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The State of Instructional Design — 5 Comments

  1. You raise some good points about things that we in L&D need to step back and examine with a more critical eye.

    From this side of the fridge door, at least, we have to become more adept at being open minded to the problems we are trying to solve…and not putting our preferred solution first. Part of that is our own continued development and growth. If we keep exploring and keep learning about trends, approaches, and successes/failures, we can learn from them. It may be that we could have an epiphany about something we used to hold dear that puts it in an entirely new light.

    There may be some out there who are “weary of the conversation”, but I say this, “I think the conversation is just getting started, because the crowd in the room got a whole lot bigger”.

  2. I like to ask people in our industry this question: “If you and your training department didn’t exist, what would happen to the business?” The response is always very telling as to that learning professional’s mindset towards the work they do.

  3. There is an underlying assumption, that infests the world of business overall, which is fundamentally silly and yet, mysteriously, we are unwilling to admit that it’s silly: “Somewhere, in the future, there is a SOLUTION. Our task is to find it.” Bleeeep. Thanks for playing. No there isn’t. Humans aren’t problems to solve. They are extants and agents. Human learning is not a procedure to apply, undergo, or prescribe. It’s the living, changing, adapting process of living, changing and adapting. We can create materials that simulate environmental prompts and results, and provide human beings the opportunity to experience the results, experiment with their responses to the prompts, and evaluate the various results they get. Constructivism isn’t something the ID agrees with, believes, or subscribes to—it’s what the learner does to anything you give her. If we would wake up to the reality that our discipline is an artistic one, we might create truly amazing, beautiful learning experiences. So long as we insist that it become a mechanized process of manufacturing, we will spin around in silly circles saying the same silly, inane things over and over.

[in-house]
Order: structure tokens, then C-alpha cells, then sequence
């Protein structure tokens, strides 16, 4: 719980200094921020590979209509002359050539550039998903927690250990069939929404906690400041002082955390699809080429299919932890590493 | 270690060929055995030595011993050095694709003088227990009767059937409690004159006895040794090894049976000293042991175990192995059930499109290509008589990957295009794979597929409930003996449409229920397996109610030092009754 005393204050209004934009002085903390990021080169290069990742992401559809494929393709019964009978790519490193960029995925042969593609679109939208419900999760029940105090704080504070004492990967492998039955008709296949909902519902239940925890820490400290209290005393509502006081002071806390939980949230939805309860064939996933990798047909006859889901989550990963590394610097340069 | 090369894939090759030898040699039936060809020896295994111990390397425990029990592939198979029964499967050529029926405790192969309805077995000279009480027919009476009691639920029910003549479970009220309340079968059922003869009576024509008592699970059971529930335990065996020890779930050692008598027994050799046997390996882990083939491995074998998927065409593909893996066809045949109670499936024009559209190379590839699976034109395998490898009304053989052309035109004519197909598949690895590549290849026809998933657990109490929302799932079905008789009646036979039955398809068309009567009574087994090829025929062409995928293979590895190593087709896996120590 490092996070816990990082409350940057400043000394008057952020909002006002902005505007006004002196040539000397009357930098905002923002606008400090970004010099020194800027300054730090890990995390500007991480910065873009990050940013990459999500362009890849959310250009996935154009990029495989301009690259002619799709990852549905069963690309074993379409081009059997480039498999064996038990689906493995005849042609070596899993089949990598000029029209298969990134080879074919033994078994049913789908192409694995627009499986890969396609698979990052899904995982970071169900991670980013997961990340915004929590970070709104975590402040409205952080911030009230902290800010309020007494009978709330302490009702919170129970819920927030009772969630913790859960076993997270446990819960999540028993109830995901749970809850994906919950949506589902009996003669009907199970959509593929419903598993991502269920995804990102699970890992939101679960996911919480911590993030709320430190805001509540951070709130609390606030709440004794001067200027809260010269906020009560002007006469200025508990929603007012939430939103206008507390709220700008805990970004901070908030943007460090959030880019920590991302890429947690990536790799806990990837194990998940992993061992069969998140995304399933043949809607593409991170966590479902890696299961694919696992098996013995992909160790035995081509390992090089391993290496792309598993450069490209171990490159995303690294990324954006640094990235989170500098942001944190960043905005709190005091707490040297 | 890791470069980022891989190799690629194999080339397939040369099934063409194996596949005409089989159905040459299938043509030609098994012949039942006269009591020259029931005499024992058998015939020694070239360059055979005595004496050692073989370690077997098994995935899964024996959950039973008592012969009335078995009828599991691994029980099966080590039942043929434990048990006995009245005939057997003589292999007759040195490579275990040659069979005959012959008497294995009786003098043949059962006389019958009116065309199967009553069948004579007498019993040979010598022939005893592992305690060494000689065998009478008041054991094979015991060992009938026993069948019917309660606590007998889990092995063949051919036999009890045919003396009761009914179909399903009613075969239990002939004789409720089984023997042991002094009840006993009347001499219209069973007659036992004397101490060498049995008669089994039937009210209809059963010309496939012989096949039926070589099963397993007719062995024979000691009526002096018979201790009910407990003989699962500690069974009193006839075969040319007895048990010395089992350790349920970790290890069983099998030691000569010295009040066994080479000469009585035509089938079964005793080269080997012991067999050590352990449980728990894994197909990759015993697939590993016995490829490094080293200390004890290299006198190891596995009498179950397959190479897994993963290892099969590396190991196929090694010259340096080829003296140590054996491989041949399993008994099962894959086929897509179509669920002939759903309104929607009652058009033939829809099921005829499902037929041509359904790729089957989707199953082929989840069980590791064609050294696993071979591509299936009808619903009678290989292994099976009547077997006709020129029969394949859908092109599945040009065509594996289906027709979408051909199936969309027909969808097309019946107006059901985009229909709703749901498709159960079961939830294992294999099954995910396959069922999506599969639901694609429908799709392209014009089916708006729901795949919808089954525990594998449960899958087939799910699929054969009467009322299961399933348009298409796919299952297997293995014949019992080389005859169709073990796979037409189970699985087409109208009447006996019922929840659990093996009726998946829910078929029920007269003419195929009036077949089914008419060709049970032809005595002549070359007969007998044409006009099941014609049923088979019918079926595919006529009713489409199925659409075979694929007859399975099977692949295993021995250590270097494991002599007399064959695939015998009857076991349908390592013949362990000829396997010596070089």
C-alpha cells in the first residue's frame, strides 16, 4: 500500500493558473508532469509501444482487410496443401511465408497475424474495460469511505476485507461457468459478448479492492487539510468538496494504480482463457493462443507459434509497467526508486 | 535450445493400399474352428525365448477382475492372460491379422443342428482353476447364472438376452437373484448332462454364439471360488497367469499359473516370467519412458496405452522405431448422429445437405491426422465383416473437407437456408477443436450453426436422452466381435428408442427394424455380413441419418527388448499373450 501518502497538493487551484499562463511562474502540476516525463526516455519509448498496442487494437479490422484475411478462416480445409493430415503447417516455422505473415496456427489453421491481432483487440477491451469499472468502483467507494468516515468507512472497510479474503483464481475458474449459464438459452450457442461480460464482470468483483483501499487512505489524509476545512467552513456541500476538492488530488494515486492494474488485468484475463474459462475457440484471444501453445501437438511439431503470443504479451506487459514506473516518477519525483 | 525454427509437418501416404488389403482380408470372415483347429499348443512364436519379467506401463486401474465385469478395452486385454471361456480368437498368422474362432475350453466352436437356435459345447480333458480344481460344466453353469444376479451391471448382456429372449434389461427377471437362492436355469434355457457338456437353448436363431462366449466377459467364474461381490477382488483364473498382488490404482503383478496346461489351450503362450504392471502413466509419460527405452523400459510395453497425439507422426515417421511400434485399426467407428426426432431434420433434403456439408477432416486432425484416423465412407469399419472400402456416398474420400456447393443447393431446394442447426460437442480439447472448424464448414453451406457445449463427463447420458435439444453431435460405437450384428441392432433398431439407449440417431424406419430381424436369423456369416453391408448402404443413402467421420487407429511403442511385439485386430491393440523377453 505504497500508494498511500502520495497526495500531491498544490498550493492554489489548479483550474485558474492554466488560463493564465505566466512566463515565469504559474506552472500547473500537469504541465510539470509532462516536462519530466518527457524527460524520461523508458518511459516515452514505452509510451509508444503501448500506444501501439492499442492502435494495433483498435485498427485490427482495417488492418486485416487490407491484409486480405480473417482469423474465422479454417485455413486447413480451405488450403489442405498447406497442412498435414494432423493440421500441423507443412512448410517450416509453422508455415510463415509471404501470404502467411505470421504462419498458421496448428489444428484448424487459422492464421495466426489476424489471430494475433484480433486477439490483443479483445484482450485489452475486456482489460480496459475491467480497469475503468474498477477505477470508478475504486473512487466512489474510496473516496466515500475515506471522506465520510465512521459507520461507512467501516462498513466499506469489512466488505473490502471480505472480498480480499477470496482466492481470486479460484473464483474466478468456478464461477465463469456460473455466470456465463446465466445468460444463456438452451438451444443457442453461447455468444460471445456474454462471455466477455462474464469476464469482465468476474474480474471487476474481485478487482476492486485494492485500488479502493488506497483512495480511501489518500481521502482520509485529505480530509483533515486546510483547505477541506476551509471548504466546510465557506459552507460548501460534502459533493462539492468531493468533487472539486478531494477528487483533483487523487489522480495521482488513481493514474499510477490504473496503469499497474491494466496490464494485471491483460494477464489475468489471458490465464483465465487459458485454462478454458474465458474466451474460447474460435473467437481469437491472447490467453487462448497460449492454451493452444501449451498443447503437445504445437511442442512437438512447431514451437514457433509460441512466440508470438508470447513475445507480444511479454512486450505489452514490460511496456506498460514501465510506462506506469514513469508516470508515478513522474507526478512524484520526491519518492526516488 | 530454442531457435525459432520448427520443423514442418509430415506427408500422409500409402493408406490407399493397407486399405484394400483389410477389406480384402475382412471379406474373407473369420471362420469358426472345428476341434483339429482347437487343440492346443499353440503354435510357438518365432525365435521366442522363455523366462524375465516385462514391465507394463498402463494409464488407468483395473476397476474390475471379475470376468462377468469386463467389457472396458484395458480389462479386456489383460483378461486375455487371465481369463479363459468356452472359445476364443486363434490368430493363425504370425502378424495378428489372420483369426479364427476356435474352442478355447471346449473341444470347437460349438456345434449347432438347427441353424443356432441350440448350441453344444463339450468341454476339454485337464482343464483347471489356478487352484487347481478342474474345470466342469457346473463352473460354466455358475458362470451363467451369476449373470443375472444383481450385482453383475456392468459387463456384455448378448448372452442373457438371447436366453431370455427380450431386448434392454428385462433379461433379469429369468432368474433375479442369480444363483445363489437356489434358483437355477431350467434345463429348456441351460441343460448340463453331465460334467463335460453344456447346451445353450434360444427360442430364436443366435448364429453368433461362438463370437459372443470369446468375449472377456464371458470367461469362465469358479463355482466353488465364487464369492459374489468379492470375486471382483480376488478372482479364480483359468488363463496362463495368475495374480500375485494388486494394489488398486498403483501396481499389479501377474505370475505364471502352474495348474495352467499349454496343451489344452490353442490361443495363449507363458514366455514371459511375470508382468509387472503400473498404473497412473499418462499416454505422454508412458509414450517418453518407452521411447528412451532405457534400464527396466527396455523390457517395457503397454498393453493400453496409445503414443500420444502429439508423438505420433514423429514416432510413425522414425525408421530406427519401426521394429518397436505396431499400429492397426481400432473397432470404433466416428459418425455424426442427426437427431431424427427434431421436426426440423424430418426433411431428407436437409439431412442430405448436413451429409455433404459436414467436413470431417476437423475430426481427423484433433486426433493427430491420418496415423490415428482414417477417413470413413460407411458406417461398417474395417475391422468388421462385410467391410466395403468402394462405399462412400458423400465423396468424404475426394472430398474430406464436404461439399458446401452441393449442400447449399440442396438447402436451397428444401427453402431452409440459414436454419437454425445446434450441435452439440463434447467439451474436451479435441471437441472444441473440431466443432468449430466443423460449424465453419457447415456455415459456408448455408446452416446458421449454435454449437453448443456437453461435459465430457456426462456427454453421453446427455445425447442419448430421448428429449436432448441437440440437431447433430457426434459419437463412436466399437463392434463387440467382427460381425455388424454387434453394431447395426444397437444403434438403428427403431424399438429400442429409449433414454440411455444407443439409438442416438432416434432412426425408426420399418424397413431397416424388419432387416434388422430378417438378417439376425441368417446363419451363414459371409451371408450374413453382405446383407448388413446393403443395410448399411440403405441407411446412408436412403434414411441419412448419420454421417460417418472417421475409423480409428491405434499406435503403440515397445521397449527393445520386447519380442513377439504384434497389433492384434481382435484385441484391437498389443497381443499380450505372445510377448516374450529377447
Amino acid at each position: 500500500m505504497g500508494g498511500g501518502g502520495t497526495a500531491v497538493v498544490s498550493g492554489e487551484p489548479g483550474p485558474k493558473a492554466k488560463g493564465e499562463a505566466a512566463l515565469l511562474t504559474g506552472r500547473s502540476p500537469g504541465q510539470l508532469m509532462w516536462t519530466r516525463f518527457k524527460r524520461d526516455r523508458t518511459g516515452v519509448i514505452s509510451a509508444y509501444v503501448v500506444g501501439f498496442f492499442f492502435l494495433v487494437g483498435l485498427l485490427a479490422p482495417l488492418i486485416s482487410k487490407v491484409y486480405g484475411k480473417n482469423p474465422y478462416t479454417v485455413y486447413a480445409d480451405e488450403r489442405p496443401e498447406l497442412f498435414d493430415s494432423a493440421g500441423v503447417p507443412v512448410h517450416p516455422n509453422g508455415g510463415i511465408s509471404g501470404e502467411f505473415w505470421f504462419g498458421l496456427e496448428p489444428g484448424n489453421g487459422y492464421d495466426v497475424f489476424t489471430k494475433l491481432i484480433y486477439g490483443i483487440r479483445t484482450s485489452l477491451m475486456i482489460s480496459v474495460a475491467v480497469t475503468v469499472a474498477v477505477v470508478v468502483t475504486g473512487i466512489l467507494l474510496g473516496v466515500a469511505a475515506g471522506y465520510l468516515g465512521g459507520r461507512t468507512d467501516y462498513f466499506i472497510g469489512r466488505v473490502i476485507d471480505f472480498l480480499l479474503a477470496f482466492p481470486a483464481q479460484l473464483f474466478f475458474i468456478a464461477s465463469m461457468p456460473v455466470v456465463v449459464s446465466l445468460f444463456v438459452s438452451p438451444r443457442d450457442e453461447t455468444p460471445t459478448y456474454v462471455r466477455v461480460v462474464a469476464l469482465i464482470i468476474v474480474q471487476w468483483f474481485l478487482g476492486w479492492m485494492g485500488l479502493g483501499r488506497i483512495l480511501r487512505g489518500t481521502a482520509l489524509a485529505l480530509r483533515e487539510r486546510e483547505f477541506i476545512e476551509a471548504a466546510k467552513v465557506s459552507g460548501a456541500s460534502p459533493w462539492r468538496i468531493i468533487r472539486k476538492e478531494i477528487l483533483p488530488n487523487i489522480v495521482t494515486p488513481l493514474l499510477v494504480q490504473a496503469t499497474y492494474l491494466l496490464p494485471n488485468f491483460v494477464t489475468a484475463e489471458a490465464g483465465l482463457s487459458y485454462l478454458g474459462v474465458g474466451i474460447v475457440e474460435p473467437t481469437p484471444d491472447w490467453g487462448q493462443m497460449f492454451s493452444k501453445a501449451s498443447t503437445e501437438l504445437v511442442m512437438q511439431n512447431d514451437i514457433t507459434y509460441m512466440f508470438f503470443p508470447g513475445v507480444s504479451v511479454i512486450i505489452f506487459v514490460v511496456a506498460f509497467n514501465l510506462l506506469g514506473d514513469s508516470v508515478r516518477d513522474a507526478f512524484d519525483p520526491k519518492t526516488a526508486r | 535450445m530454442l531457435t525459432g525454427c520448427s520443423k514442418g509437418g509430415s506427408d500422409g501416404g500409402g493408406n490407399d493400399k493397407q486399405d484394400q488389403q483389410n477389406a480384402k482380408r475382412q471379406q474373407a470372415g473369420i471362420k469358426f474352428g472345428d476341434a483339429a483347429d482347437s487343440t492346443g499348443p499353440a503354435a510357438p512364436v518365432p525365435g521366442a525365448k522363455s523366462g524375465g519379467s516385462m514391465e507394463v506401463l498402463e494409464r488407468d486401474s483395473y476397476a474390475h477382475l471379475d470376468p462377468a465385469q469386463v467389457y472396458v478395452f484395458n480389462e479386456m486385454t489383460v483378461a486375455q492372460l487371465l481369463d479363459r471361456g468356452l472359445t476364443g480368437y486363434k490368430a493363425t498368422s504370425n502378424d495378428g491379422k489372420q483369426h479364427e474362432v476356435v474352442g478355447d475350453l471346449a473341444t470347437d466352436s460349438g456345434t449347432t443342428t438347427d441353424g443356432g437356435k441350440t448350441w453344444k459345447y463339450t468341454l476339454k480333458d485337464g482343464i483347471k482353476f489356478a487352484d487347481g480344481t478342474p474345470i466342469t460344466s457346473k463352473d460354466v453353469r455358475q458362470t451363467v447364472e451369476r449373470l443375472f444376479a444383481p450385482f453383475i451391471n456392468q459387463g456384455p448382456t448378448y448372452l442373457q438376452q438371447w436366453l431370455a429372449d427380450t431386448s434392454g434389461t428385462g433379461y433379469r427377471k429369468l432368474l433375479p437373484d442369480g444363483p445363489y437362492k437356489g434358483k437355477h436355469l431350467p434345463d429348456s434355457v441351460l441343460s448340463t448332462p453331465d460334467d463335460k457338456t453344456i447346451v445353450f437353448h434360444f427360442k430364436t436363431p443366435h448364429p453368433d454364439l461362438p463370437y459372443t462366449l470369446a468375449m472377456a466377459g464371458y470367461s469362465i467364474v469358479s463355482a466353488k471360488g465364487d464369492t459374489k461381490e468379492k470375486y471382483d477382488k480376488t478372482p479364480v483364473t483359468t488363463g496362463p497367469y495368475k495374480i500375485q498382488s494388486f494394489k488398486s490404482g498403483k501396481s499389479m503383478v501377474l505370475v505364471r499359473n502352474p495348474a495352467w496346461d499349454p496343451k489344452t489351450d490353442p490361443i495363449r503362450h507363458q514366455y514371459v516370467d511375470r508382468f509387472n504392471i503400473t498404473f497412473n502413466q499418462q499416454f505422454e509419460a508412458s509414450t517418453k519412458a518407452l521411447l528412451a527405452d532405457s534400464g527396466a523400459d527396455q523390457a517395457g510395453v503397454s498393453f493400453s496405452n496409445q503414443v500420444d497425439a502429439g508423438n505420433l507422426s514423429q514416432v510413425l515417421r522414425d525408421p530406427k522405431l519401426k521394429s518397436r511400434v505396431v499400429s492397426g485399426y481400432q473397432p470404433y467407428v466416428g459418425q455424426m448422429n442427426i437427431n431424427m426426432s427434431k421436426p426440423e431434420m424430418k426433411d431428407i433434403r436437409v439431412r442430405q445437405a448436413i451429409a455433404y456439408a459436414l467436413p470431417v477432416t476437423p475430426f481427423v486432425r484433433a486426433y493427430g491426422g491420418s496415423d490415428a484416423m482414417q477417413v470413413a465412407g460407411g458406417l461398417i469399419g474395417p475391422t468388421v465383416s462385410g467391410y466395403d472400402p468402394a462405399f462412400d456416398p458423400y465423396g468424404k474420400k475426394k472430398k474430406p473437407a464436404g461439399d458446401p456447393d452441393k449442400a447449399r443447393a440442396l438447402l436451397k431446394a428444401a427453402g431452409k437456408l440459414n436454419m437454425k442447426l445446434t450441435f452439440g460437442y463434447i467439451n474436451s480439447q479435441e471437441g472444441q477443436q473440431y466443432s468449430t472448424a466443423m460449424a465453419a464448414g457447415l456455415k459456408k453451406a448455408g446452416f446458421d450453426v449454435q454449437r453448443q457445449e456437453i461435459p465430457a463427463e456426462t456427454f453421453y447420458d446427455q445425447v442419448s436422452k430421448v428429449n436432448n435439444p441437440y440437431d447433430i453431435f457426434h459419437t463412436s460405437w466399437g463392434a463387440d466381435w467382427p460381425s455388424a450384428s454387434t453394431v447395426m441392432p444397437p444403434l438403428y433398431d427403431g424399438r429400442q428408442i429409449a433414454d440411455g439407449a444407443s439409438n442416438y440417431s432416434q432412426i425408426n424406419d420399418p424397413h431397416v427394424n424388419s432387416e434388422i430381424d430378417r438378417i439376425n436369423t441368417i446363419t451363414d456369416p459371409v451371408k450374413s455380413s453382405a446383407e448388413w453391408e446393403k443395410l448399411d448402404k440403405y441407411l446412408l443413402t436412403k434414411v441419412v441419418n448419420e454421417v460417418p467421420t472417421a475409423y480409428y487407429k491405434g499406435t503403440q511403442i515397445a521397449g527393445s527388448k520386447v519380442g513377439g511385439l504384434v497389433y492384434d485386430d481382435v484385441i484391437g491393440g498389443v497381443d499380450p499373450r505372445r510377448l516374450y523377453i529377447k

4. Tahiya ~ Interesting perspective. I think you will find that there some L&D professionals who agree with the statement that L&D is not in the business to solve problems that do not exist. We are not and should not the designated problem solvers of business. Our role, to me, is to be the GPS for finding and connecting people to ideas, support (in whatever form that may be) and other people/groups to help solve an issue at hand.

    Regarding seeing learning as art – to be honest, I’ve never thought of L&D with those lenses. But I have to say that I like the image. On one hand, art – is about the perception of the person viewing. Good, bad, ugly, undecipherable… I think there is merit in saying that we get caught up in learning “science” and bad science at that. There is a happy medium, in my opinion, why not break down the walls of the borders that we have built? Who makes up the rules for creation of product that will be consumed by others? There is indeed a science for cognitive load. What would happen if we treated learning as an art form with our minds eye to solid brain science? Could be powerful indeed. Thanks for planting a seed.

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